Avatars: To return to the religious and fantastical aspect of the novel, we find a permanent struggle between Mary (the daughter of Ormazd) and Peter Trilling (an apparent avatar of Ahriman). Most of the struggle is acted out as childhood games. Peter controls golems, which can be turned into avatars, spiders, snakes, and rats. Mary controls moths and bees. Notice how one set is grounded and the other tied to flight. Mary eventually uses a golem as her own avatar to spy on Peter. This is one way that politics work, particularly in late capitalism and postmodernity. Perhaps this is seen most directly in the recent United States midterm elections, where both parties struggled largely through the use of external groups who seem to speak for candidates but do so with a bit of legal distance. Cyberspace allows many interesting questions about the use of avatars, and they seem to provide a space for freedom and anonymity. It is also very easily co-opted.

Family: Barely mentioned, but bracketing the entire novel is a failed marriage. Unlike later works, where Dick will analyze the failed marriage with great anguish and detail, this marriage fails in a very matter-of-fact way. Peg Barton does not want to experience her husband’s youth and is completely disinterested in what his passions are. She sits out the novel in a hotel, likely much of the time on the phone with a divorce attorney. While Peg seems a villain of sorts, disrupting Ted’s legitimate desire to visit his hometown, she is right in a way. The obsession with how things were in the past is a fundamentally reactionary perspective that adds little to an evolving relationship. In the first chapter, we learn that Ted Barton’s vision of the past is almost obsessive. “My God, I wish you’d forget at least something, I’m so tired of hearing all the details of your childhood, all the lovely facts about Millgate, Virginia—sometimes I just feel like screaming.” (5) In many ways it seems that Barton is similar to the aloof and indifferent husbands in “Human Is.” Barton’s failure to care when his wife leaves him is more evidence that he has infantilized himself with his obsession about memory. This is the dark side of Dick’s focus on memory. It is often important fr breaking free of the lies of the world, but rarely is it a liberatory force.

Final Thoughts
As I understand it, The Cosmic Puppets is one of the more commonly examined and appreciated of Dick’s early works. This is probably due to the fact that the themes that show up later in Dick’s writings such as memory, religion, and false realities are so clear. I also think it is one of his most important early novels, but for a different reason. To read back the themes of the Exegesis or the VALIS trilogy into Dick’s earliest writings is dangerous and helps suppress alternative readings. I think it fits into an entirely different set of themes that run through Dick’s early writings, but is less evident in the later works, those dealing with political and economic power. It is a prescient work not because it foreshadowed themes that appear in the Exegesis, but because it foreshadows the late capitalist conquest of our cities by unaccountable tyrannies. It also demands that we think hard about how we struggle against these forces. To look only to the past is politically banal. We need something new. We need a third Millgate.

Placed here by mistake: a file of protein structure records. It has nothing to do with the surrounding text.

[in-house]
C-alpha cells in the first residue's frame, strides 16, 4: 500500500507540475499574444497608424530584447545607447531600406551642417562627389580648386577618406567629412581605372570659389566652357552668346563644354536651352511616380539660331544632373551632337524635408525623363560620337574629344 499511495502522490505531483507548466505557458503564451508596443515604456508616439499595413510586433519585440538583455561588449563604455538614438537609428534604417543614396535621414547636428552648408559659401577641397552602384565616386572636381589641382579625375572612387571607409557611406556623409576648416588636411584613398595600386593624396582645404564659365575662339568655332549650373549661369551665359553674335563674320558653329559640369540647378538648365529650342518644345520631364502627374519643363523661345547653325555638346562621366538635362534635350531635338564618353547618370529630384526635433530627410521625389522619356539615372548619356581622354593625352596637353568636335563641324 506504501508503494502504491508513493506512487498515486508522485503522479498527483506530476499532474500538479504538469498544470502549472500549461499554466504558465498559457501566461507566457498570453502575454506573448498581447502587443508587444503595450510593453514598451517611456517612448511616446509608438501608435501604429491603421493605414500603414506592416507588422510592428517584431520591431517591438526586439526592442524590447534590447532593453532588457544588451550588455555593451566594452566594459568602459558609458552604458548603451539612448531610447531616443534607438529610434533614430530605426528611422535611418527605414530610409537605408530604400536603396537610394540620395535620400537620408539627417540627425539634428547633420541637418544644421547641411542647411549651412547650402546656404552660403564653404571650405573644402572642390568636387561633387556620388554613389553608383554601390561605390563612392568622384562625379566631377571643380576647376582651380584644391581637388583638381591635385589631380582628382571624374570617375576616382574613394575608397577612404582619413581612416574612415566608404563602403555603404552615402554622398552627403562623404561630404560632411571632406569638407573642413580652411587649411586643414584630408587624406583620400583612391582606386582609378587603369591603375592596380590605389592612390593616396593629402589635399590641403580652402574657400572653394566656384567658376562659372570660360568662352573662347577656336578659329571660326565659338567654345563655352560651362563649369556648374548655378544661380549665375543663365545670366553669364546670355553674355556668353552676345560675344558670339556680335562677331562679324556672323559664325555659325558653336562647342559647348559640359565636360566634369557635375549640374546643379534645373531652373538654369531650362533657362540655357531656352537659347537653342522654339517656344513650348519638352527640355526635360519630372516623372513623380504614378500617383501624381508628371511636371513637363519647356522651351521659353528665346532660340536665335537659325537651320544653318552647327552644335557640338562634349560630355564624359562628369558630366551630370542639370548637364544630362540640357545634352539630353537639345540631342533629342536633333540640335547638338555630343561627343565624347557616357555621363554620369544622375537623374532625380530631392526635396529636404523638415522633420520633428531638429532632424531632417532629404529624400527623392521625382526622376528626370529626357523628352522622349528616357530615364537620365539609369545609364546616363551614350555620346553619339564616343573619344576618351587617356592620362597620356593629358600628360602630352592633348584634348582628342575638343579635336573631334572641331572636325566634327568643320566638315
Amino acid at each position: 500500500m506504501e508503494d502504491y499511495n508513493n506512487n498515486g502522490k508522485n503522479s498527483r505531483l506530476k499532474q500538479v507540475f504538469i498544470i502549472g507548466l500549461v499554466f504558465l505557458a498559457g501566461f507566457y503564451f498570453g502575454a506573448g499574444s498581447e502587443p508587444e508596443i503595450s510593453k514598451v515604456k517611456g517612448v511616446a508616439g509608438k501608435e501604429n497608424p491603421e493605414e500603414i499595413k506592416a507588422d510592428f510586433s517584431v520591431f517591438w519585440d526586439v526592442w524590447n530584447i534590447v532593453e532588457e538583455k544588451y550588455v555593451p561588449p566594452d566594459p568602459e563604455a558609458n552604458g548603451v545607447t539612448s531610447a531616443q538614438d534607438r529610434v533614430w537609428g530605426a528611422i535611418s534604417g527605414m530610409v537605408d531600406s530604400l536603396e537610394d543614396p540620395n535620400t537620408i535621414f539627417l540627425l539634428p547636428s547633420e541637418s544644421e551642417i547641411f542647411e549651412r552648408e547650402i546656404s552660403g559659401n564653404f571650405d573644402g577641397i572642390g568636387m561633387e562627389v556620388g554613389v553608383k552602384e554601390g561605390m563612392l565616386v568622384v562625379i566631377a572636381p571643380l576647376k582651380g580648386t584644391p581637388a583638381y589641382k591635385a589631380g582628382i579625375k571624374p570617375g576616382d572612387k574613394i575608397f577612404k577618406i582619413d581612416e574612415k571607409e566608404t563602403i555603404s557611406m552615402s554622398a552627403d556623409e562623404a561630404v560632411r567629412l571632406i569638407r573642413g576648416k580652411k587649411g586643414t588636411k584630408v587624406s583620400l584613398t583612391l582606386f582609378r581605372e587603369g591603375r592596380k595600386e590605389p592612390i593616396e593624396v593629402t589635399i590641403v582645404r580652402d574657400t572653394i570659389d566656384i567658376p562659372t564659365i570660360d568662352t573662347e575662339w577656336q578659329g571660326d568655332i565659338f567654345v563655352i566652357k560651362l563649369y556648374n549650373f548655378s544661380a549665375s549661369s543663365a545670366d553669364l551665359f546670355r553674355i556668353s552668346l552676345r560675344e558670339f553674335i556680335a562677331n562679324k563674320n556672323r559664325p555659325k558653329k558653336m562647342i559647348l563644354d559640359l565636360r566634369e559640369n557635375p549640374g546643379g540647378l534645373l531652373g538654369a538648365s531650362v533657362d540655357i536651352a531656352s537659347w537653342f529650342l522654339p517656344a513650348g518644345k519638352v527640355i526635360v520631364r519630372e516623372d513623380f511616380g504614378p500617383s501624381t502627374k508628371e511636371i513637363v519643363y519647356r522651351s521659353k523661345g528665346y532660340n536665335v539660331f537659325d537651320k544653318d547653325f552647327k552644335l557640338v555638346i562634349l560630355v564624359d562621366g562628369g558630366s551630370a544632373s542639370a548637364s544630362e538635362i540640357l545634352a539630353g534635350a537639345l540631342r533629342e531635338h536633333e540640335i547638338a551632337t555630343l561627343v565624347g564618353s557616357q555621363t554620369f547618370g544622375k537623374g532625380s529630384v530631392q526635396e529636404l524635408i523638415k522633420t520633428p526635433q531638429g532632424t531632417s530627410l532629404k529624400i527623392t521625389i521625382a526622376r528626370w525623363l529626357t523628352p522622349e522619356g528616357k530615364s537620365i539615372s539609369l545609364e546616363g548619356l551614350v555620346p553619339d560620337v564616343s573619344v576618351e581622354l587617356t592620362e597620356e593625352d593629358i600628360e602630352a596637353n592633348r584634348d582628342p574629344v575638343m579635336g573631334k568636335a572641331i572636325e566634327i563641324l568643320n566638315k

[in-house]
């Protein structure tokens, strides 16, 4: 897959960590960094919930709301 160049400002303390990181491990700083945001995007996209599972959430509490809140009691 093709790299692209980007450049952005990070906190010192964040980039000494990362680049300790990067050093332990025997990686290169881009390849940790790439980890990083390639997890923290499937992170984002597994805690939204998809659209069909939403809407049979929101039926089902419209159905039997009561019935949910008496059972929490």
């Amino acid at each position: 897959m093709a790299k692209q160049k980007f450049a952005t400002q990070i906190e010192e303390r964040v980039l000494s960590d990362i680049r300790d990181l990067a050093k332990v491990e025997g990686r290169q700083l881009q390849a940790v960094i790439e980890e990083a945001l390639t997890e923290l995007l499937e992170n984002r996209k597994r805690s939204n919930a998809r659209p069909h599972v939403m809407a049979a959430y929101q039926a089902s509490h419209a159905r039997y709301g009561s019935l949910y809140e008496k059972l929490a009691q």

About tashqueedagg

Searching for the radical themes in American literature. American literature for the age of Occupy
This entry was posted in Alien Invasion, Childhood, Family, Humanism, Knowledge, Philip K. Dick, Politics, Power, Religion, Time Travel, Urban Issues and tagged , , , , , , , . Bookmark the permalink.

9 Responses to The Cosmic Puppets (1957)

  1. Dick’s interest in spirituality though was inherent from the start,with TCP,his first novel.Earlier,he had wrote the remarkable short story,”Upon the Dull Earth”,that dealt with the spiritual world as a reality.The cutting edge of spirituality that would run through his entire work up to his last
    books,was already deeply woven into the complex structure of his stuff by the time he wrote TCP.

    His native spirituality though is very rarely recognized or known however,and is usually referred to as metaphysical or ontological ambiguity and surreality that you resolutely avoid,when occuring in his work.These are just aspects,although brilliantly envisioned,of the spiritualism that is a vitally important factor in his writing.In TCP,he revealed this importance early in his novel writing,taking the form of an ancient eastern religion actualized through the daily concerns of rural town life.

    Not that the topics you breach aren’t interesting,even within the context of spiritualism.The increasing consumerism and development of our environment and culture,is taking us deeper into a more purely material world,where the places we knew and the simple values we cherish,are being eroded and replaced by ones that are foreign and perplexing to us.Our lost of contact with an actual,not institutionalized,spirituality,is the cost of what you refer to as the “liquid world” I think.

    It seems that Dick knew though that even spirituality,as shown in TCP,had a darker side,this time in the form of Ahriman.

  2. tashqueedagg says:

    I understand Dick’s religious and spiritual interests (in the book I take on the relationship of his ideas to those of a variety of new religious movements of the 20th century). I even get that they are crucial to his works. This is why everyone talks about it. Google “Philip K. Dick” and look at photos and you find that many artists seem to believe in this association as well.

    At the end of the day (and if you read all of Dick’s works, including his stories) you will find that he has more in common with Thomas Paine, Robert Burns, and Kropotkin than with a monk speculative philosopher somewhere. (I will give you Gerald Winstanley as a possible compromise).